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City Threatens To Shut Down Bus Company For Segregating Passengers

Mayor Bloomberg has warned the Orthodox Jewish operators of the B 110 bus in Brooklyn that the city will shut down the bus line if they continue to force women to sit in the back.

"A women who walks on that bus doesn't feel discriminated because that is the rule," said a religious, Borough Park resident who did not give his name.

Mayor Bloomberg, however, doesn't agree. The mayor called the practice an "outrage" and said that it "won't be tolerated". The Department of Transportation explained that while it is privately owned, it is considered a city franchise and must obey city rules. "The franchise is required to comply with all applicable laws and is prohibited from discriminating in the provision. Of the bus service on the basis of race, creed, color, national origin, sex, age, handicap, marital status, or real or perceived sexual orientation," said Seth Solomonow, DOT spokesperson.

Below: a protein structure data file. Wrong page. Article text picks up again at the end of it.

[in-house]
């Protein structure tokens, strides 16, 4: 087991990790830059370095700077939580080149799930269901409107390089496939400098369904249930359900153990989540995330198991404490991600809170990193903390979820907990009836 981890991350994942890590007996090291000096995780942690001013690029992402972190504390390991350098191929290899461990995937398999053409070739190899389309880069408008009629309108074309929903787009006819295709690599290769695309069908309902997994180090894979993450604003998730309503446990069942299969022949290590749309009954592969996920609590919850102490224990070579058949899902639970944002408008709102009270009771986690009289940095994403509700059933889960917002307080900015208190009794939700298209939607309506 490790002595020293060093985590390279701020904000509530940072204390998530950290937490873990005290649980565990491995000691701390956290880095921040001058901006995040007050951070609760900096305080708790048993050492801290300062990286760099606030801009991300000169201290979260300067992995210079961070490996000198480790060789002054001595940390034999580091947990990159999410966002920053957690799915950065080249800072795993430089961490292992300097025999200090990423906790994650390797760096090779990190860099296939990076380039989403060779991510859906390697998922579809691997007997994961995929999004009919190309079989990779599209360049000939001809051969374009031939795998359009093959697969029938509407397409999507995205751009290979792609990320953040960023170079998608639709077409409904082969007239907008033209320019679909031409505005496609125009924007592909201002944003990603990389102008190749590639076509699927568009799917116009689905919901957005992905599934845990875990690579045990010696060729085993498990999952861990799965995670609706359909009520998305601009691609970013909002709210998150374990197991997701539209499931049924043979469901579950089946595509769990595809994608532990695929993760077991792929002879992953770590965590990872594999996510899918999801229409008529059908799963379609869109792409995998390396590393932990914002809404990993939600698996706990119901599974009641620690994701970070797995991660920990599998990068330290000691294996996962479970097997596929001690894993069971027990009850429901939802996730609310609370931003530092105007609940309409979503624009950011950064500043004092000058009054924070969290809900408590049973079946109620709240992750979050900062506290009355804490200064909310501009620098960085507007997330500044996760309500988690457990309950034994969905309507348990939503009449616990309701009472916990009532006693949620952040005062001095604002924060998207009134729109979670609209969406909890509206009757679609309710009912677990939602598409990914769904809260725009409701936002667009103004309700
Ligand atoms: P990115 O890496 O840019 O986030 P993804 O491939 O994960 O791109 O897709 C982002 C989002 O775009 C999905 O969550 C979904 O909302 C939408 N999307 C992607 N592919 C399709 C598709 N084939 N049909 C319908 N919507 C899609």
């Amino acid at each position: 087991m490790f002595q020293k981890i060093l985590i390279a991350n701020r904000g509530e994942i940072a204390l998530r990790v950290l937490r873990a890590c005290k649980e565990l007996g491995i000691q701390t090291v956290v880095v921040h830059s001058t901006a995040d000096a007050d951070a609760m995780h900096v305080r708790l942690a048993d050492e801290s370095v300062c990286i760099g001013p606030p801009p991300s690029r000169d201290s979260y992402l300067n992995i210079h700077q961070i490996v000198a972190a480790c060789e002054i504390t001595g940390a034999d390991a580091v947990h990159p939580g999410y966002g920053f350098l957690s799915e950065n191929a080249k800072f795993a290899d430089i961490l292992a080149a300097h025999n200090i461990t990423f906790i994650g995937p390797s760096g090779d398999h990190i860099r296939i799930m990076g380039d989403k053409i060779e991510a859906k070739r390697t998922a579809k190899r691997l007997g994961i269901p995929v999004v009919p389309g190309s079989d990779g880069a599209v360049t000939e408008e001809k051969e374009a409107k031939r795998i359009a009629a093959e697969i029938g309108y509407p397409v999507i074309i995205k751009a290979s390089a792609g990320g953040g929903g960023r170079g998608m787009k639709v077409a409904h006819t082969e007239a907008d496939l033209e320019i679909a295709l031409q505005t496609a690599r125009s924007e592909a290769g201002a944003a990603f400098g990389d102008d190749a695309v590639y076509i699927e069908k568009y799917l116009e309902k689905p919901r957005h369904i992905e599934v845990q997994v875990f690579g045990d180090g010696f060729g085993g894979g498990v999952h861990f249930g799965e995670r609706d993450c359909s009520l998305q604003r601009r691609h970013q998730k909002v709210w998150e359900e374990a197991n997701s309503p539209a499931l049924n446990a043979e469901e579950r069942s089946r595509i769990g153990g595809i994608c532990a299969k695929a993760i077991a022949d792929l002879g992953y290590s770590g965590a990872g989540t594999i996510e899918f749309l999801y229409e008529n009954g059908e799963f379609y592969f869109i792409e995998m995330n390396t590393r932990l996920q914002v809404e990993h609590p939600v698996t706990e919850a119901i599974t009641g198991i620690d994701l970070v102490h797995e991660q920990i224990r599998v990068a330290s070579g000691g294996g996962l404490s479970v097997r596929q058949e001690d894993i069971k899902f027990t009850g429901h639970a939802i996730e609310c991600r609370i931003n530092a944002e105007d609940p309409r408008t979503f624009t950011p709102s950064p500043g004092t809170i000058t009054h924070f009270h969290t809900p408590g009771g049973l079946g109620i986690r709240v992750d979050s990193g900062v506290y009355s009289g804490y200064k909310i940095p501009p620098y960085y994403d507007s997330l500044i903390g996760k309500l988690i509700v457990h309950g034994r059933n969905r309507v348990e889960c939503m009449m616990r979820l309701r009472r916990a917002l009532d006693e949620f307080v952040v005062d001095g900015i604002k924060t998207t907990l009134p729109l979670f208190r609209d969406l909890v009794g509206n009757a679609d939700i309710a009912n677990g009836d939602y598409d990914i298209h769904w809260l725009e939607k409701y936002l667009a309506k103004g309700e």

Orthodox Jews belief in the separation of sexes. Men and women do not mix in public settings. And on the bus, that goes to Williamsburg, men sit in the front and women in the back.

"Yes on this bus we sit separately," he said.

It's an unwritten rule that exists on a bus that looks different from the MTA buses because it is owned and operated by a private bus company. The city outsourced the route to the company back in 1973 to serve the orthodox community. But recently, when a female reporter, who is not Jewish, got on the bus and was forced to the back, the practices got the city and Mayor Bloomberg's attention.

The city threatened to shut the line down if it doesn't stop discriminating. PIX11 News tried to reach the owner, but calls weren't returned.

Copyright © 2014, The Baltimore Sun
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